It seems to me more likely that hierarchies persist for simple self-perpetuating reasons – because they can. Any gene that increases the tendency to protect the rank of family members will thereby further its reproductive success. From a gene’s point of view, allowing the low-ranking females to propagate uses up resources that could be used for propagating high-ranking genes. So why don’t they just drive the low-ranking females away? Well, aside from the real risk involved in such a confrontation, it may be very hard to do. The outcasts would hang on for dear life and could not be strategically severed completely. They would take measures to ingratiate themselves or they might try to detach some of the males. Therein lies the real reason that the elites don’t drive the low-rankers away. They need a large troop of females to attract the males, and they need the males for defense as well as reproduction.
Now, why would the males want to leave? As Americans we probably relate better to that aspect of baboon culture. The stultifying hierarchy of the females seems unfair and depressing. The freewheeling one-on-one competition of the males is, at least, more fair. I can see why they would want to leave. But why do they leave? Well, they need to maintain genetic diversity, avoid inbreeding. Seems sensible, but why do they leave? Well, like maple seeds the opportunities for long-term survival of their genes improves by rapid dispersion. OK, but that applies to all genes. Why do they leave? Why not the females as well?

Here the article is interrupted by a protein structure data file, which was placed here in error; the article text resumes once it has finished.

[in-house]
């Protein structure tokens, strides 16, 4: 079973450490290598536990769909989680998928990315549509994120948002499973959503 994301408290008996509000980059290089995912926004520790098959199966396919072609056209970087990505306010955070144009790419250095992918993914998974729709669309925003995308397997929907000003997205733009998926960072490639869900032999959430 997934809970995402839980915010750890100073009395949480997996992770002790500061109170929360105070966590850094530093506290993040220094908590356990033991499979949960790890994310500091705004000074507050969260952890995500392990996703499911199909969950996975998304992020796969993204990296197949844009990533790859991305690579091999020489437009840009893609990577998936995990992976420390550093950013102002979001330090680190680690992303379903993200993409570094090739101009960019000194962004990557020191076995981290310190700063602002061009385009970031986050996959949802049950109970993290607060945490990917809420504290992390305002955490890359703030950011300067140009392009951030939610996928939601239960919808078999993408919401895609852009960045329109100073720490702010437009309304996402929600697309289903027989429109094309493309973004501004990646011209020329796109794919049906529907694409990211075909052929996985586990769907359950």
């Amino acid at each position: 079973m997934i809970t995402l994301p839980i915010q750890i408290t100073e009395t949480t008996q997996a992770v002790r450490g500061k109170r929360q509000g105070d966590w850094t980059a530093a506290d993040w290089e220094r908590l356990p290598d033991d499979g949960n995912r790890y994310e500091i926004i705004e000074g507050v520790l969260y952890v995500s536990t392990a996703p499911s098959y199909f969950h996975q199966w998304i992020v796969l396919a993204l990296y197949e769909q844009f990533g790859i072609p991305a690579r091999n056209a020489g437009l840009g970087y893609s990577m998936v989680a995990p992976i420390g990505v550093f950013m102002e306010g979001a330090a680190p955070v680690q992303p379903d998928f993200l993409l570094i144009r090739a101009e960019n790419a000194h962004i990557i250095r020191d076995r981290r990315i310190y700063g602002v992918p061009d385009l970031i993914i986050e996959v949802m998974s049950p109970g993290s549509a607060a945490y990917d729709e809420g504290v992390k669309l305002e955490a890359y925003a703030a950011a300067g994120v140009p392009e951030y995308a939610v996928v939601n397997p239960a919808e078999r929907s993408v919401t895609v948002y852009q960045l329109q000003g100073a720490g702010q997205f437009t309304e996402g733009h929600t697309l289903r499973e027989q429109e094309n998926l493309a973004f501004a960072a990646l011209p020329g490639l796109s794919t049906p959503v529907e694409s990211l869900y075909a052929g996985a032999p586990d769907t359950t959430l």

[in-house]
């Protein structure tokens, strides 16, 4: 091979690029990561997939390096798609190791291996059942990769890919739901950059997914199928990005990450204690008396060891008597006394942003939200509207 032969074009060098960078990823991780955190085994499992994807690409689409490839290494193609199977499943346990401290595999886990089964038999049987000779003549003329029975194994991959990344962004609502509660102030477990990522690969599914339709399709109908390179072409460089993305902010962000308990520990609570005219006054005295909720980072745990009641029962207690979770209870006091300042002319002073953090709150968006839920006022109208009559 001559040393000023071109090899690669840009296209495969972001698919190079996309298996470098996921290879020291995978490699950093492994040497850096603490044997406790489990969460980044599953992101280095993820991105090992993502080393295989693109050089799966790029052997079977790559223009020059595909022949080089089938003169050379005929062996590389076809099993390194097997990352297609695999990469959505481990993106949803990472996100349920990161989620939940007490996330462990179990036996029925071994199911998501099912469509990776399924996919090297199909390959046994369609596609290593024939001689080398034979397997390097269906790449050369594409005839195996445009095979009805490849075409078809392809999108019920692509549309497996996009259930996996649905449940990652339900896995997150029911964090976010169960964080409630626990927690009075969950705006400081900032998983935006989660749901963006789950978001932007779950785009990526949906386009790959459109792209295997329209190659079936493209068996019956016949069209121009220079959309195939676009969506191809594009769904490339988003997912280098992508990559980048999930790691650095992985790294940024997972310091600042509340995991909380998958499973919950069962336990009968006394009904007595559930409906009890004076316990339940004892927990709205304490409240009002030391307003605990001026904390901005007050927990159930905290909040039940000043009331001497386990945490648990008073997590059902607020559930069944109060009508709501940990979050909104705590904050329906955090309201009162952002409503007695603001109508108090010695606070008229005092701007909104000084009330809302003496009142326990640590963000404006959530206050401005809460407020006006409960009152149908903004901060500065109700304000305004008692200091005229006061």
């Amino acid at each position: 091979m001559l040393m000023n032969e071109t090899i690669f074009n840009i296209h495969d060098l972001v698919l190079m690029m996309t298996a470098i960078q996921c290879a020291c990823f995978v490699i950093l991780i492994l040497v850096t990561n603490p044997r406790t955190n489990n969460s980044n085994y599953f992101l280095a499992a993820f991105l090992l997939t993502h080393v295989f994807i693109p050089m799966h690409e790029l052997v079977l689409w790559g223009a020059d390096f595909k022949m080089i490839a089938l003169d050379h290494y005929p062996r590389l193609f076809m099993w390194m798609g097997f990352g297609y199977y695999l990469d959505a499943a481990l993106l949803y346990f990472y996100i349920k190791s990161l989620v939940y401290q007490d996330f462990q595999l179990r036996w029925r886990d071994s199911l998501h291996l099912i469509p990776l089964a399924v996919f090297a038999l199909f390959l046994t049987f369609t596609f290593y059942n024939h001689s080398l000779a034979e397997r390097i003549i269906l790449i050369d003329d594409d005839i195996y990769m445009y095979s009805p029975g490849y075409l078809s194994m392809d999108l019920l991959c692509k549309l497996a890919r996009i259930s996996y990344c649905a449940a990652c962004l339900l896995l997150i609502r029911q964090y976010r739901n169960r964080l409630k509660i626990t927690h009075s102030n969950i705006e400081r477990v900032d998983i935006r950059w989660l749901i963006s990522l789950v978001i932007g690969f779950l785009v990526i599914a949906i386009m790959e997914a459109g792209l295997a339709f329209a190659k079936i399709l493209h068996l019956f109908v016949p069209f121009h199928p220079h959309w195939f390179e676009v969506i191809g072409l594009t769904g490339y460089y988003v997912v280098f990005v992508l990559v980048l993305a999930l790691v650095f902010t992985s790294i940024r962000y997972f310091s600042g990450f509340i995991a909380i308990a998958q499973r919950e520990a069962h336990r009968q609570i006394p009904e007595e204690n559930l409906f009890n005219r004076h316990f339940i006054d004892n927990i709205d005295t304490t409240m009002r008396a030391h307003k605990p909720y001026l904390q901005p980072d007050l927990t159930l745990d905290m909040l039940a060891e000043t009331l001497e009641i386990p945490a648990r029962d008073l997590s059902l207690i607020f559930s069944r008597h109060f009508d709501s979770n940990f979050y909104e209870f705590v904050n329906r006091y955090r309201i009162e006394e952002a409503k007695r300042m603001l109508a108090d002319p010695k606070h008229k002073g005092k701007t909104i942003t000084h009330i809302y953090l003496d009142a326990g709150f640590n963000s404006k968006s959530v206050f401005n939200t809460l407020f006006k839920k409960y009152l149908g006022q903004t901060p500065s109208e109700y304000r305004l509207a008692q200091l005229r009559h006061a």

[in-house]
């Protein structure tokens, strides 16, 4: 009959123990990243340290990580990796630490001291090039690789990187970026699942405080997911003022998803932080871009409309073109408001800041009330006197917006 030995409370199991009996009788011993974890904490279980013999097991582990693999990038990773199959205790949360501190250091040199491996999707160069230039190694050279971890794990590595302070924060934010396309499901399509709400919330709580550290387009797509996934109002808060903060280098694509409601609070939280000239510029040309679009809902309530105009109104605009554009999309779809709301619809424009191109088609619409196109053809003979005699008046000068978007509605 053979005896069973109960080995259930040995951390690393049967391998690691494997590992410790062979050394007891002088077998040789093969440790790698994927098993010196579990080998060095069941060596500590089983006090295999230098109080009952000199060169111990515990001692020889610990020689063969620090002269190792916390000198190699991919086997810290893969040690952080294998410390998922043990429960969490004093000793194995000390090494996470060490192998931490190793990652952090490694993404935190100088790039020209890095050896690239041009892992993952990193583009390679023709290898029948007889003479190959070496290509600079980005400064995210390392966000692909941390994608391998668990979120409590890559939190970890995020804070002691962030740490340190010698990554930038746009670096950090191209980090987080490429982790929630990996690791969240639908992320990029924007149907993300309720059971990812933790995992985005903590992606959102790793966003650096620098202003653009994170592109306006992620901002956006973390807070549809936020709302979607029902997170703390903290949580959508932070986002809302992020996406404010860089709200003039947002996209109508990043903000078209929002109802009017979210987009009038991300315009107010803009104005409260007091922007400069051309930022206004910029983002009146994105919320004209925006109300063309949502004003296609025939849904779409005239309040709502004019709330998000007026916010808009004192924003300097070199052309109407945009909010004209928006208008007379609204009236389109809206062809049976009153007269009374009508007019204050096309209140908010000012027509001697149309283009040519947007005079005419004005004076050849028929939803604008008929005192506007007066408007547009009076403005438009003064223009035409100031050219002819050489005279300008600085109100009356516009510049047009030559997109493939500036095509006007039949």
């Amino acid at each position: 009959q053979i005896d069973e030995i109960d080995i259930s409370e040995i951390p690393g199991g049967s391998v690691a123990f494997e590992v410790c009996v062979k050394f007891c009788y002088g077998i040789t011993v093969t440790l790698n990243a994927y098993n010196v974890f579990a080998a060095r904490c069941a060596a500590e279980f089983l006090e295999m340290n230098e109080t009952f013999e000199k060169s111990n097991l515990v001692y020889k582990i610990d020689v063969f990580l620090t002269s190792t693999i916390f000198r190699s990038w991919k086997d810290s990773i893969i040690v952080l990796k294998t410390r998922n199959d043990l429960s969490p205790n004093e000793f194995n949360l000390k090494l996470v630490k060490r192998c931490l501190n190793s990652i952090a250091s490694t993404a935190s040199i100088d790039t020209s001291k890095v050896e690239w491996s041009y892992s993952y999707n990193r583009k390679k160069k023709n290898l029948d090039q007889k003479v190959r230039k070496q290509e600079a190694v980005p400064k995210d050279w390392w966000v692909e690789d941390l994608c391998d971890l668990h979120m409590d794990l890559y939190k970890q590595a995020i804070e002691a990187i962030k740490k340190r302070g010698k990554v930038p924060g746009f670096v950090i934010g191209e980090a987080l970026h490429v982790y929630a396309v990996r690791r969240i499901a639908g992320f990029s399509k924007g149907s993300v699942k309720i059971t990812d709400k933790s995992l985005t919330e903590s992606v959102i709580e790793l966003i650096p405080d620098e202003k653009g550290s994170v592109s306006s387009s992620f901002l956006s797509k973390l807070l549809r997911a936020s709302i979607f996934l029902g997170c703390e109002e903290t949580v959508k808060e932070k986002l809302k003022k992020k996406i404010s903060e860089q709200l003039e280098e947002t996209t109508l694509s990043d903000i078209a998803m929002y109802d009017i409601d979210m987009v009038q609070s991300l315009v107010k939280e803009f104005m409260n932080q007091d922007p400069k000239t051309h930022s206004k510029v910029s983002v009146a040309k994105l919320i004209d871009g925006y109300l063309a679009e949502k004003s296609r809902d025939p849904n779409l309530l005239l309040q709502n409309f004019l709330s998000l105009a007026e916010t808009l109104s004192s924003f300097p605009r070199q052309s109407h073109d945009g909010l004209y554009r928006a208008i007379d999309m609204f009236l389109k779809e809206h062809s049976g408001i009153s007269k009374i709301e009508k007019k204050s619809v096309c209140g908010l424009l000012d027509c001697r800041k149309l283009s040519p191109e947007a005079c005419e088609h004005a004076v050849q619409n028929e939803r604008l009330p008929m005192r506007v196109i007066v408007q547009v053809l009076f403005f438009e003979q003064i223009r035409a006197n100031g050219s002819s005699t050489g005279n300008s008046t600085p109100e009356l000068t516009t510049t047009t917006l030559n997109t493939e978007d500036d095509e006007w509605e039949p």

The answers you get can be centered on the individual, the group/tribe or the gene, but there is another way of looking at it. There is an information processing perspective as well. The hierarchies accomplish something. The female hierarchy preserves the historical story of the baboon environment. The male hierarchy processes new messages, carrying new and more accurate information up the priority queue. In this view of the world, the species represents an increasingly accurate map of the environment.